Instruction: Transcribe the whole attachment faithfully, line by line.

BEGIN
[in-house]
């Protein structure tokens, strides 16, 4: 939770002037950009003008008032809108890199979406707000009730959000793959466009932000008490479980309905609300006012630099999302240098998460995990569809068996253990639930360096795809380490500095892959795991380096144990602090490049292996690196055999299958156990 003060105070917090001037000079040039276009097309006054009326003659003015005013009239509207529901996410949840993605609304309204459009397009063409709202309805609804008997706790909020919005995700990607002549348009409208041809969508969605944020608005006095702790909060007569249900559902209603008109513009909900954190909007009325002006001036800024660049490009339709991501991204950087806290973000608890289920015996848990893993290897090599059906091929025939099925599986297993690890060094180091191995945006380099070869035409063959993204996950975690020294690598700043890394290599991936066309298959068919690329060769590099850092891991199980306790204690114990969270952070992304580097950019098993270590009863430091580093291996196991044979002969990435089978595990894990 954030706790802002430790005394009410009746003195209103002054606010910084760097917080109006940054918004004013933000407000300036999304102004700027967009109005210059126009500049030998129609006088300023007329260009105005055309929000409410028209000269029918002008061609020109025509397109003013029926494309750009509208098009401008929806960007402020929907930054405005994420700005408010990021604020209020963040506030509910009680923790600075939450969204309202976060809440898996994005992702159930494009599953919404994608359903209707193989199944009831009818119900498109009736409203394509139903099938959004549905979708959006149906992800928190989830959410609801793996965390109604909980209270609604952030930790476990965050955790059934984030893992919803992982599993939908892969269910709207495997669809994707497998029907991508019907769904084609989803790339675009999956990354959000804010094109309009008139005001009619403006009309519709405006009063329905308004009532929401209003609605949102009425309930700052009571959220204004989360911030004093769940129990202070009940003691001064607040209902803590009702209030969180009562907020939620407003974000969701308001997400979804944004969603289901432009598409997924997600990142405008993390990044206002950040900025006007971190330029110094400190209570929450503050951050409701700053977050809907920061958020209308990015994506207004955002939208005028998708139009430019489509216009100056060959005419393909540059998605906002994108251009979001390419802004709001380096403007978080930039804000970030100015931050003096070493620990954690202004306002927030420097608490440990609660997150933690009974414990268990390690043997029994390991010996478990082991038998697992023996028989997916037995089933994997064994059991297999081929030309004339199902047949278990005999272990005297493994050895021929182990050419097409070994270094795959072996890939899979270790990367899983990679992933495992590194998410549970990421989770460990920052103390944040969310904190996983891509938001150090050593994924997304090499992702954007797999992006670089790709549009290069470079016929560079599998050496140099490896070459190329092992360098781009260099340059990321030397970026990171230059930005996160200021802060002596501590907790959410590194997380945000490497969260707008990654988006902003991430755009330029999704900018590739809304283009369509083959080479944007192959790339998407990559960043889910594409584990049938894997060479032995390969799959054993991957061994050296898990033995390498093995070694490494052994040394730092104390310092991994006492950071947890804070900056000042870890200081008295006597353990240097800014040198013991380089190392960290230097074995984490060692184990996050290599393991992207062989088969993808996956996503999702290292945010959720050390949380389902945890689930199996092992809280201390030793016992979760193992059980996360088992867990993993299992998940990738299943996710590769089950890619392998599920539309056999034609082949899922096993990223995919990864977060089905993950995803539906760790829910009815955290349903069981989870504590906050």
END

[in-house]
């Protein structure tokens, strides 16, 4: 939770002037950009003008008032809108890199979406707000009730959000793959466009932000008490479980309905609300006012630099999302240098998460995990569809068996253990639930360096795809380490500095892959795991380096144990602090490049292996690196055999299958156990 003060105070917090001037000079040039276009097309006054009326003659003015005013009239509207529901996410949840993605609304309204459009397009063409709202309805609804008997706790909020919005995700990607002549348009409208041809969508969605944020608005006095702790909060007569249900559902209603008109513009909900954190909007009325002006001036800024660049490009339709991501991204950087806290973000608890289920015996848990893993290897090599059906091929025939099925599986297993690890060094180091191995945006380099070869035409063959993204996950975690020294690598700043890394290599991936066309298959068919690329060769590099850092891991199980306790204690114990969270952070992304580097950019098993270590009863430091580093291996196991044979002969990435089978595990894990 954030706790802002430790005394009410009746003195209103002054606010910084760097917080109006940054918004004013933000407000300036999304102004700027967009109005210059126009500049030998129609006088300023007329260009105005055309929000409410028209000269029918002008061609020109025509397109003013029926494309750009509208098009401008929806960007402020929907930054405005994420700005408010990021604020209020963040506030509910009680923790600075939450969204309202976060809440898996994005992702159930494009599953919404994608359903209707193989199944009831009818119900498109009736409203394509139903099938959004549905979708959006149906992800928190989830959410609801793996965390109604909980209270609604952030930790476990965050955790059934984030893992919803992982599993939908892969269910709207495997669809994707497998029907991508019907769904084609989803790339675009999956990354959000804010094109309009008139005001009619403006009309519709405006009063329905308004009532929401209003609605949102009425309930700052009571959220204004989360911030004093769940129990202070009940003691001064607040209902803590009702209030969180009562907020939620407003974000969701308001997400979804944004969603289901432009598409997924997600990142405008993390990044206002950040900025006007971190330029110094400190209570929450503050951050409701700053977050809907920061958020209308990015994506207004955002939208005028998708139009430019489509216009100056060959005419393909540059998605906002994108251009979001390419802004709001380096403007978080930039804000970030100015931050003096070493620990954690202004306002927030420097608490440990609660997150933690009974414990268990390690043997029994390991010996478990082991038998697992023996028989997916037995089933994997064994059991297999081929030309004339199902047949278990005999272990005297493994050895021929182990050419097409070994270094795959072996890939899979270790990367899983990679992933495992590194998410549970990421989770460990920052103390944040969310904190996983891509938001150090050593994924997304090499992702954007797999992006670089790709549009290069470079016929560079599998050496140099490896070459190329092992360098781009260099340059990321030397970026990171230059930005996160200021802060002596501590907790959410590194997380945000490497969260707008990654988006902003991430755009330029999704900018590739809304283009369509083959080479944007192959790339998407990559960043889910594409584990049938894997060479032995390969799959054993991957061994050296898990033995390498093995070694490494052994040394730092104390310092991994006492950071947890804070900056000042870890200081008295006597353990240097800014040198013991380089190392960290230097074995984490060692184990996050290599393991992207062989088969993808996956996503999702290292945010959720050390949380389902945890689930199996092992809280201390030793016992979760193992059980996360088992867990993993299992998940990738299943996710590769089950890619392998599920539309056999034609082949899922096993990223995919990864977060089905993950995803539906760790829910009815955290349903069981989870504590906050």